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Union Square

Also known as Union Square Park

Established as a park in 1833, Union Square has gone through periods of neglect and redevelopment but beginning in the late 1980s notable buildings near the park, and the park itself, were designated as landmarks.

Location: New York, NY  |  Google Maps
People: Jeffery Glick, Ed Koch, Frederick Law Olmsted, Jack Taylor, Evelyn Strouse, Calvert Vaux
Organizations: Ladies’ Garment Workers Union, Municipal Art Society, New York City Landmarks Preservation Commission, Union Square Community Coalition
Places: Bank of the Metropolis, Baumann Brothers Furniture and Carpet Store, Century Association Building, Century Building, Consolidated Edison Building, Decker Building, Everett Building, Germania Life Insurance Company Building, Guardian Life Insurance Company of America Annex, Ladies’ Mile Historic District, Lincoln Building, Lüchow’s, Steinway Hall, Police Athletic League Building, Tammany Hall, Union Square Savings Bank, Union Square Park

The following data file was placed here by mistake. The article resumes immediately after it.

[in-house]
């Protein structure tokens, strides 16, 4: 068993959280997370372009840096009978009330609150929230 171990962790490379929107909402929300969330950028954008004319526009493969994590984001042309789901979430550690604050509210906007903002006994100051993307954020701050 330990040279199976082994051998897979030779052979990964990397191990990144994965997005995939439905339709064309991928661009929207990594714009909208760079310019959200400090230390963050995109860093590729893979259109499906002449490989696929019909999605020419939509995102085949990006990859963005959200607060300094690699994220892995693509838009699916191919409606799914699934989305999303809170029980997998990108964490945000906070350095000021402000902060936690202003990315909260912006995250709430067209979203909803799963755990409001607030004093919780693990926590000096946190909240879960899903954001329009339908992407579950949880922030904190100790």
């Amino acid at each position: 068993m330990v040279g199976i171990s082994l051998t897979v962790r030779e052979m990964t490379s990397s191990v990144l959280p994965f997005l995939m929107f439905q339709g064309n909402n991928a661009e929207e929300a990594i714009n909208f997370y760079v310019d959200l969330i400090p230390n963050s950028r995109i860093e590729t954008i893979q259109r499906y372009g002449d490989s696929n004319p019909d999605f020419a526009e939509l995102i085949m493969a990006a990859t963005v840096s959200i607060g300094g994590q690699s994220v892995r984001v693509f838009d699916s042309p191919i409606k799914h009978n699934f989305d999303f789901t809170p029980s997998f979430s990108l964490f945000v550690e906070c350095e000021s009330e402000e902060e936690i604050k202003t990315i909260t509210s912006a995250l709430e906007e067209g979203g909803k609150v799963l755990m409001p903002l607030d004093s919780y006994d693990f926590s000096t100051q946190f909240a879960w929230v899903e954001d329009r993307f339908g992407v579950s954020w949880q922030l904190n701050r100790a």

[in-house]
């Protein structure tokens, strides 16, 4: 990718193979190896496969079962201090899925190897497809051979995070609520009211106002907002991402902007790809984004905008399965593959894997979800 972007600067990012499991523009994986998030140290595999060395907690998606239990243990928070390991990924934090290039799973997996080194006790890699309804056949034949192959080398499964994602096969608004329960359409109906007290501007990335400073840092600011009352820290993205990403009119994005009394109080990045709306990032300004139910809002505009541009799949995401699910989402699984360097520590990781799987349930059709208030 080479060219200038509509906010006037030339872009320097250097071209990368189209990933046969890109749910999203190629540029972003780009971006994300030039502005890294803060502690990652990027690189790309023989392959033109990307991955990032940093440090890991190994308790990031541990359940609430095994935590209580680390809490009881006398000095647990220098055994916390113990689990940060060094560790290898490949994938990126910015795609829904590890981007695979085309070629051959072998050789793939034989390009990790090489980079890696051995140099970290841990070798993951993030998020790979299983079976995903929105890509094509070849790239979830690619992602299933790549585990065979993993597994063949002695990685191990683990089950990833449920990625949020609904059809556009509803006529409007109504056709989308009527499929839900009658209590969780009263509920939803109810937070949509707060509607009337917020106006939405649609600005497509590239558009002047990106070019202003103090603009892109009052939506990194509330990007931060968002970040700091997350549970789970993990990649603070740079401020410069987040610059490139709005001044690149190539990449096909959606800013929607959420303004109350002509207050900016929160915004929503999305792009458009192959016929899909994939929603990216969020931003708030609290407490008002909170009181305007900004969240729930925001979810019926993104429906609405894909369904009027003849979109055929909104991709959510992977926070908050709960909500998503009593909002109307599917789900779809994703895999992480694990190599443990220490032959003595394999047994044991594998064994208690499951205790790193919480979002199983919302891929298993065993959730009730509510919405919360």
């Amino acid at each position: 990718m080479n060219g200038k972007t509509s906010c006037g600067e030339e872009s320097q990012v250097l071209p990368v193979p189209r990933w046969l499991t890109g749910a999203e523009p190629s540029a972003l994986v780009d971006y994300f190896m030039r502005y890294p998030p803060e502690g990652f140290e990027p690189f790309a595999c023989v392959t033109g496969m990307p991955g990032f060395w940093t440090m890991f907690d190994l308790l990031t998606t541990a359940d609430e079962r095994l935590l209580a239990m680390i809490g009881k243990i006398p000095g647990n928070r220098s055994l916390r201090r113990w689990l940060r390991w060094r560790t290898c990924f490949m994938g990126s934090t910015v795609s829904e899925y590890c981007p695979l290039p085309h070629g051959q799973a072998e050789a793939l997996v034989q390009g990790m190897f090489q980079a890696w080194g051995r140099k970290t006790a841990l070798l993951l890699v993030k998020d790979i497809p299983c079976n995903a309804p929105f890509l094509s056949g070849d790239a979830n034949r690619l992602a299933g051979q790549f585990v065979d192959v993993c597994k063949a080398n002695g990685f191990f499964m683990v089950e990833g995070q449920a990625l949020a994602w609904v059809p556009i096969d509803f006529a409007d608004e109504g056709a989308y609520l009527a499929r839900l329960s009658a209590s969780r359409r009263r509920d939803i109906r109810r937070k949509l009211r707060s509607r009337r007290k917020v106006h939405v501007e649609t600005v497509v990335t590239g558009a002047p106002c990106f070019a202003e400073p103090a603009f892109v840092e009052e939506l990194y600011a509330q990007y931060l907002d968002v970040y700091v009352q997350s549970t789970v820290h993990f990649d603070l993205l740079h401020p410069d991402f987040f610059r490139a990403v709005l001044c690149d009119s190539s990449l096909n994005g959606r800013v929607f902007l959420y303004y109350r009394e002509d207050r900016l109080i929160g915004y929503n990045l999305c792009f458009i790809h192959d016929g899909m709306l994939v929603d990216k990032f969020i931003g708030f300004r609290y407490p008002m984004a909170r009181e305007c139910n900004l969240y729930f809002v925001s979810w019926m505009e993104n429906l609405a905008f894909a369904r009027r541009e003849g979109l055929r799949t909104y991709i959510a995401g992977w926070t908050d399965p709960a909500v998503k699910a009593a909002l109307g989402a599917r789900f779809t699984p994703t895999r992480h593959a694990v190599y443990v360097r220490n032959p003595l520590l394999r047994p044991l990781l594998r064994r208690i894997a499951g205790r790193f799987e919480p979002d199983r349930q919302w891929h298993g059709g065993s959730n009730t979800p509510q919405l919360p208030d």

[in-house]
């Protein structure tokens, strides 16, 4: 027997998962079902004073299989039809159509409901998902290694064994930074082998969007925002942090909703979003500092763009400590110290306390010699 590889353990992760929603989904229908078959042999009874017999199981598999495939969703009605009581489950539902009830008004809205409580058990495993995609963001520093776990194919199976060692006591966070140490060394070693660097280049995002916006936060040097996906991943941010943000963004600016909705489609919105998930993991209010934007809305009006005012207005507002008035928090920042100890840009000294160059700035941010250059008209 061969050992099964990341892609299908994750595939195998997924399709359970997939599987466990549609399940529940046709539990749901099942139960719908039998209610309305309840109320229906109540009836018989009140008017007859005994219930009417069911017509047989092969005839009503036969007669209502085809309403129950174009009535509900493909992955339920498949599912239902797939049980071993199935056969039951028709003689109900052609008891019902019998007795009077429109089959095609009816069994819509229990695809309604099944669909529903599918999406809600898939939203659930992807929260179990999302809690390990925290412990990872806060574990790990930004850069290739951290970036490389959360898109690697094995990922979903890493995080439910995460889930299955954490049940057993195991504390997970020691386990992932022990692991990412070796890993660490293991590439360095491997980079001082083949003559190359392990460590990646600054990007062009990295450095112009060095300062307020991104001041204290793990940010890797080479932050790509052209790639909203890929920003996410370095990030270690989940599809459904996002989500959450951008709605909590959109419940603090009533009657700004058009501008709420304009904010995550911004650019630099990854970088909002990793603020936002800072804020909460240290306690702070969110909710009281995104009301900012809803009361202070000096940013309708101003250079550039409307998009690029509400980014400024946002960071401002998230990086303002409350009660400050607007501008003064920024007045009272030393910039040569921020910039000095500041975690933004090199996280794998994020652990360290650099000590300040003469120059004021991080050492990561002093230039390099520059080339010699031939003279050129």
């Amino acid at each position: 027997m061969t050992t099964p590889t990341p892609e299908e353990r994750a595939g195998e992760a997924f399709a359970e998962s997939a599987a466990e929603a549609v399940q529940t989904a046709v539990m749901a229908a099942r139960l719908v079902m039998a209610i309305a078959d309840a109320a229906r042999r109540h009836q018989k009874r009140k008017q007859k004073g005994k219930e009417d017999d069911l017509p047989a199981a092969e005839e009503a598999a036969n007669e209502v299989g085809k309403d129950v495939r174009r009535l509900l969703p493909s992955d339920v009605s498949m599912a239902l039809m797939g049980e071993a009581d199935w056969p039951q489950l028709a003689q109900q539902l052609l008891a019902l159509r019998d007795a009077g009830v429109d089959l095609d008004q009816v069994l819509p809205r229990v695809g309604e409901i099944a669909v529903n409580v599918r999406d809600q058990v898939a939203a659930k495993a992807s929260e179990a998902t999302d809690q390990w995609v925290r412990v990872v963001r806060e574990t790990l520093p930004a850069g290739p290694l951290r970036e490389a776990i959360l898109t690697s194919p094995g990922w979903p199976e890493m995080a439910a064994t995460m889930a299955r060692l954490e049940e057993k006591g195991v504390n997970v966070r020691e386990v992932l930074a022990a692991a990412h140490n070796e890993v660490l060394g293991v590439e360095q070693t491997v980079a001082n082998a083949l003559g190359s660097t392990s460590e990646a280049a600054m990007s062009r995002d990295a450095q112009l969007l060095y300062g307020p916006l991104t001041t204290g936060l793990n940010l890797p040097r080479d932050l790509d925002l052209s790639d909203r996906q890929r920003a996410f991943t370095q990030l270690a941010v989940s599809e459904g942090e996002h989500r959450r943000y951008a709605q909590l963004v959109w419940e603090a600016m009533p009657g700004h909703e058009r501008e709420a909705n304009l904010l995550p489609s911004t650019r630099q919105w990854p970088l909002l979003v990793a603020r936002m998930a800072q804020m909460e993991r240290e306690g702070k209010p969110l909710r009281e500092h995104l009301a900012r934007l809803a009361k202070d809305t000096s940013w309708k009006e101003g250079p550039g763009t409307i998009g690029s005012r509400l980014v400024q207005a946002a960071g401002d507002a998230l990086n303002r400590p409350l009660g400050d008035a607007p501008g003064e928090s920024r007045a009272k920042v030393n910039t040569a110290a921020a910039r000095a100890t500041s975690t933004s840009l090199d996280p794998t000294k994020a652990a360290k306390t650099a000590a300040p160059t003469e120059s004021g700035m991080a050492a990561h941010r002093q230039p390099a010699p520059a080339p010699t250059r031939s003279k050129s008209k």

Above: View of Union Square, New York City, showing park and surrounding buildings, c. 1911; Courtesy of Library of Congress Prints and Photographs Division

At the turn of the century, Union Square emerged as a center for entertainment, commerce, and political activism. Originally commissioned by the City to serve as a recreational respite for New Yorkers in the early 1800s, the name was derived by its “union” of two major streets: Bloomingdale Road (now Broadway) and Bowery Road (now Fourth Avenue).1